March Madness: 3 Common Ways Data Centers Are Being Mismanaged
March Madness is the widely used shorthand term for referring to the NCAA Division I Men's Basketball Tournament, an annual event that begins every March and ends in early April. It is one of the most watched sporting events each year. The 2015 edition drew almost 20 million viewers for the 10:45 p.m. to 11:00 p.m. block for a game between the University of Notre Dame and the University of Kentucky.
The "madness" in the name is not primarily about the scope or even the intensity of the event, but rather the unpredictability of its outcomes. Upsets, based on the betting line or the seedings (i.e., rankings) of the teams, are so common that many websites sponsor contests with extravagant prices for perfect brackets, safe in the knowledge that correctly picking all 63 games is almost mathematically impossible.
The volatility of postseason basketball provides a good opportunity to talk about another kind of madness: inefficient stewardship and mismanagement of data centers. If missed free throws and turnovers are the key ingredients of March Madness upsets, then failure to take advantage of data center virtualization is the secret sauce behind many of the biggest issues in these facilities. Let's look at three of them, all of which can be solved via virtualization:
1. Too much overhead for hardware and software
"Virtualization trims costs by separating the application, service, or operating system from the underlying hardware."
Events such as unplanned downtime - which can cost an organization more than $100,000 per hour, according to the Rand Group - are especially problematic for data center operators because the normal expenses of managing a facility are already so high. These costs come from:
- Software licensing
- Manual backup systems
- Hardware upgrades
- Paying for unused capacity
Virtualization trims these costs by separating the application, service or operating system from the underlying hardware, in effect emulating it so that it can be run on multiple clients. Up-to-date hardware and software become less important since existing resources can be more fully utilized.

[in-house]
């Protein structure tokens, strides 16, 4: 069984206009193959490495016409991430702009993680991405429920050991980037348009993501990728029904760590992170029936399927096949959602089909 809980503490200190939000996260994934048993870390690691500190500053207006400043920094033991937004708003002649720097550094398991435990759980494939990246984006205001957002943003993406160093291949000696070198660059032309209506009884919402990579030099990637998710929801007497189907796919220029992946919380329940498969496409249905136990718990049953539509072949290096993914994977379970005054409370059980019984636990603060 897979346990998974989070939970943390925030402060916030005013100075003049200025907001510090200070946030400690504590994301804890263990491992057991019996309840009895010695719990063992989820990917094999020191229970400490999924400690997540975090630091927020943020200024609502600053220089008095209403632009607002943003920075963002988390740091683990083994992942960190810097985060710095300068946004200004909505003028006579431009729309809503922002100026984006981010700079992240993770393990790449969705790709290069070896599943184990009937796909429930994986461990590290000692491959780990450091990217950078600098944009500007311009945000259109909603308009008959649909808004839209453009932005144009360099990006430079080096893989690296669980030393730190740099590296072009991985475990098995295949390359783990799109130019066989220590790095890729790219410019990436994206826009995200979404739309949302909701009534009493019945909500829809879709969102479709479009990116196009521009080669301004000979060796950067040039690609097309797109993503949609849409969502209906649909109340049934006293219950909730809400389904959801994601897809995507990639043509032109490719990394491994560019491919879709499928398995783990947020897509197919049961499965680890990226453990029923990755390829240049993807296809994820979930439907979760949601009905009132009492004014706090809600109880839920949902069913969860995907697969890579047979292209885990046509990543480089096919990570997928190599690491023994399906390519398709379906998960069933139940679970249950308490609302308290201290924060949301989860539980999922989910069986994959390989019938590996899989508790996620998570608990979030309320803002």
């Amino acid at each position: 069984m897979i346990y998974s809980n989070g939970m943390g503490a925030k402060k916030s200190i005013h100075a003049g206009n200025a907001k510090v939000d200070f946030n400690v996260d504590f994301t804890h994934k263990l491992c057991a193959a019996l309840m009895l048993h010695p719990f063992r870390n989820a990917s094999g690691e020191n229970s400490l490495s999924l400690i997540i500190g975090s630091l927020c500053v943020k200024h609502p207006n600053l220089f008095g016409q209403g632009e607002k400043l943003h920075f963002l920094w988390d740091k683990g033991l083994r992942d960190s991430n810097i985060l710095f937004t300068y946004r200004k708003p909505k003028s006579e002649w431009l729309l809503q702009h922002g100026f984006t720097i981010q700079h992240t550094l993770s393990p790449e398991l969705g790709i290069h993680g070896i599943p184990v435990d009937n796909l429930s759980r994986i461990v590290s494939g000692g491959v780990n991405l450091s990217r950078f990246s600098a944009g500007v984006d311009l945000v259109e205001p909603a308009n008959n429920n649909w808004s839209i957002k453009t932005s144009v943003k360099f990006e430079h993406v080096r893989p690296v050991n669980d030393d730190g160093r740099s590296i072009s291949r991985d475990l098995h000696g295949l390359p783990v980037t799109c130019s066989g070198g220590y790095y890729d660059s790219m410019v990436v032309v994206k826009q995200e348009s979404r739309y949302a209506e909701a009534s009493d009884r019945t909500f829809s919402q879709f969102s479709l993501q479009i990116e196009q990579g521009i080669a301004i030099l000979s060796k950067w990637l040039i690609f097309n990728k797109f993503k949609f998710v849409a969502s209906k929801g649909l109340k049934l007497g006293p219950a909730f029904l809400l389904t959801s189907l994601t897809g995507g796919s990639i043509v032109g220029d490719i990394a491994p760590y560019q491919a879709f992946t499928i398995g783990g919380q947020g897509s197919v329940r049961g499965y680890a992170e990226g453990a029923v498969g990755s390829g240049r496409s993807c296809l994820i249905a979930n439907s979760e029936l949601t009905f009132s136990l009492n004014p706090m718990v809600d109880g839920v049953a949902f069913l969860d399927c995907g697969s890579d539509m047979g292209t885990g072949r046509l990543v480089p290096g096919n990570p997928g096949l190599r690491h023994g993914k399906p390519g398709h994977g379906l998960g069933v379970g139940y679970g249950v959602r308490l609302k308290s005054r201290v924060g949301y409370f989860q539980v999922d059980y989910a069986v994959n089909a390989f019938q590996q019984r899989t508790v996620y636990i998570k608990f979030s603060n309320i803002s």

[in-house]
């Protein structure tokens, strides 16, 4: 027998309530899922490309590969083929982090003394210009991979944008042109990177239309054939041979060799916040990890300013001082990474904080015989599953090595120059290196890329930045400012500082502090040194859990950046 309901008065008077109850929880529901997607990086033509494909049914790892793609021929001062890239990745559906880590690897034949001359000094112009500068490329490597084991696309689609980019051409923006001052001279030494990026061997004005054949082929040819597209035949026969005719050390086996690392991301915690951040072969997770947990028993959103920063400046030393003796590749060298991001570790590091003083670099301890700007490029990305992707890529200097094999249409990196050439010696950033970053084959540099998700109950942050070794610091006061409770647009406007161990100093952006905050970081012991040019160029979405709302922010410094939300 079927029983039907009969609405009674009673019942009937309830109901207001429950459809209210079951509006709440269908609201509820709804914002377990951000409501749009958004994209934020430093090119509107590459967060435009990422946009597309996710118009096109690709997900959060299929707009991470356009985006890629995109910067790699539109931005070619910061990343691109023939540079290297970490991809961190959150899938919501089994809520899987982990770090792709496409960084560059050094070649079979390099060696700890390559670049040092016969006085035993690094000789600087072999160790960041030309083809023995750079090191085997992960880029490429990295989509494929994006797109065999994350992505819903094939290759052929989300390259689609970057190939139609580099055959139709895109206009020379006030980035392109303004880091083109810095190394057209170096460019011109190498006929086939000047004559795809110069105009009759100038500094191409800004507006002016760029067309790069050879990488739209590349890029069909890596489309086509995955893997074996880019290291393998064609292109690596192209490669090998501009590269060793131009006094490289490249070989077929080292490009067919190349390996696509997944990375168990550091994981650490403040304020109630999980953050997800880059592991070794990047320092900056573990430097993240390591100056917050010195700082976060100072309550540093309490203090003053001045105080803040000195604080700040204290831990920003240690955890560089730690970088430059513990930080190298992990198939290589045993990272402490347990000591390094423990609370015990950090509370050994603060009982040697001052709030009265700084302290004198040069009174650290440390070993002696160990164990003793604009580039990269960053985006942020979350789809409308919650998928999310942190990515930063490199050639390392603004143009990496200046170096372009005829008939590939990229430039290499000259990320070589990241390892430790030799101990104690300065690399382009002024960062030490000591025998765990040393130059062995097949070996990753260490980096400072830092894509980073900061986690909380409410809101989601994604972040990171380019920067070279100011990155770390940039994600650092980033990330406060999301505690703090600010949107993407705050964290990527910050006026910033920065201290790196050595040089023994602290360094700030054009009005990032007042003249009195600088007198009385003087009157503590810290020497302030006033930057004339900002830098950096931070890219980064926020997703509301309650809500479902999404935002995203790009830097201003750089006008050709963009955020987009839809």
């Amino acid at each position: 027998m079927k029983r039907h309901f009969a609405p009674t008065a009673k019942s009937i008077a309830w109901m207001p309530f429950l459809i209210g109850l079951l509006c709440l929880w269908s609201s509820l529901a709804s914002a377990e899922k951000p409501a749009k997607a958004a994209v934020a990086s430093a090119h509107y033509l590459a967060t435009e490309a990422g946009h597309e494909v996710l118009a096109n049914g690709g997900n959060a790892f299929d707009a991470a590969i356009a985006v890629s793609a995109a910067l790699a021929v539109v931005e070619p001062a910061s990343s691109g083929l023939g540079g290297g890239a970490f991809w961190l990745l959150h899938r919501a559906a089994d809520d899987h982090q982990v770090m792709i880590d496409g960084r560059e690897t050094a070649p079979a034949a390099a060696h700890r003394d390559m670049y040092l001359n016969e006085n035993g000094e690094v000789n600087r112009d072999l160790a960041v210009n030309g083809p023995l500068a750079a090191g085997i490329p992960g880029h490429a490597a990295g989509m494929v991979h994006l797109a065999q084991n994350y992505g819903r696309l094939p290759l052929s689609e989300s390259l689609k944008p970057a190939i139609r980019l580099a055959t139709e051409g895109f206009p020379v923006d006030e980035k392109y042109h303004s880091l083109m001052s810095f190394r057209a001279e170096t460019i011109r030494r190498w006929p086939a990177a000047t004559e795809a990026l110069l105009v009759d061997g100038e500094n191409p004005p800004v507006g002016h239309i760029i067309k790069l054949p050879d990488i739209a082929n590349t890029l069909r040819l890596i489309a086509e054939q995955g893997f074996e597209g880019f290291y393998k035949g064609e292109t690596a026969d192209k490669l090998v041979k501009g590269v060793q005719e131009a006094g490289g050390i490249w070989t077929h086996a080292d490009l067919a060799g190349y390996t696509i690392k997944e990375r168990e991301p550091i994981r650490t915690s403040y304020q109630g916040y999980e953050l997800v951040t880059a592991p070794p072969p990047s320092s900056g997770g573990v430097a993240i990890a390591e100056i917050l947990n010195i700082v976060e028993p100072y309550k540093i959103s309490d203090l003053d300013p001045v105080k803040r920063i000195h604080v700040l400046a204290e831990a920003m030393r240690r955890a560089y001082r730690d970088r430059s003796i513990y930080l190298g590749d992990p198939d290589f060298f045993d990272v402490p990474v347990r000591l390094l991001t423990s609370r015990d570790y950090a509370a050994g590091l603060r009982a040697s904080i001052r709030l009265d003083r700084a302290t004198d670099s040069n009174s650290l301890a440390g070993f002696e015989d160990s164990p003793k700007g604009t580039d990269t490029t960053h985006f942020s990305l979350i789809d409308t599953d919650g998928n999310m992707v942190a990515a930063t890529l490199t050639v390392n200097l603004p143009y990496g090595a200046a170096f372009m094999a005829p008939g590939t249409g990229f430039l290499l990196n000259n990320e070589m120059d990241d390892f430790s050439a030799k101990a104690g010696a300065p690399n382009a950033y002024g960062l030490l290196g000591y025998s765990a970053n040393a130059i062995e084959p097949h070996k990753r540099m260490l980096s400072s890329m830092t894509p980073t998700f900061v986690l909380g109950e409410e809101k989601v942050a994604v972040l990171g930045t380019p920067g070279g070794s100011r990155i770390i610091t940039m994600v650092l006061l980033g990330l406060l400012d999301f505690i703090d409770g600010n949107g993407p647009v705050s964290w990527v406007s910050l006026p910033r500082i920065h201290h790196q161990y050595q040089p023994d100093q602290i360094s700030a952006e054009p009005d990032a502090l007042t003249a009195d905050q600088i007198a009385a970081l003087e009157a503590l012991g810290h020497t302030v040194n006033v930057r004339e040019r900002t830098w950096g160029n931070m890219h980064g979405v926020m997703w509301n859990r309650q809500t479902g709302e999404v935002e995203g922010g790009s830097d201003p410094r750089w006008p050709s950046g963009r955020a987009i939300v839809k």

2. Difficulty in scaling or sharing IT services
"Virtualized data centers have many advantages in terms of cost and scalability."
Traditional data centers are not built in a modular style, meaning that it is difficult to expand their footprints as business requirements evolve. This shortcoming prevents organizations from sharing applications such as virtual desktops and unified communications solutions.
Enter data center virtualization. Apps and services can be managed from a central platform, while security protections can be applied consistently across virtual machines. The result is highly scalable IT operations that lend themselves to easy collaboration across offices. Employees also get the flexibility to access virtualized programs from anywhere with an IP network connection, without needing specialized hardware to run it.
3. Lack of data portability
What if a server overheats, fails and takes its stored data with it? Or what if you need to make a backup but have trouble getting a server to boot? VMs simplify both of these tasks.
With data center virtualization, data can be easily backed up to VMs and moved between servers and facilities. Snapshots saved to VMs also ensure that you have access to the most up-to-date data for easier version control.
Learn the ropes of data center virtualization
Many technologies are involved in the virtualization of a data center, from platforms such as Microsoft Windows Server to various VMware and cloud computing (e.g., Azure and Amazon Web Services) products. IT pros can reliably advance their careers by mastering at least a few of these competencies. New Horizons Learning Group provides a wide range of courses in Windows Server, Azure and the other building blocks of effective data center virtualization.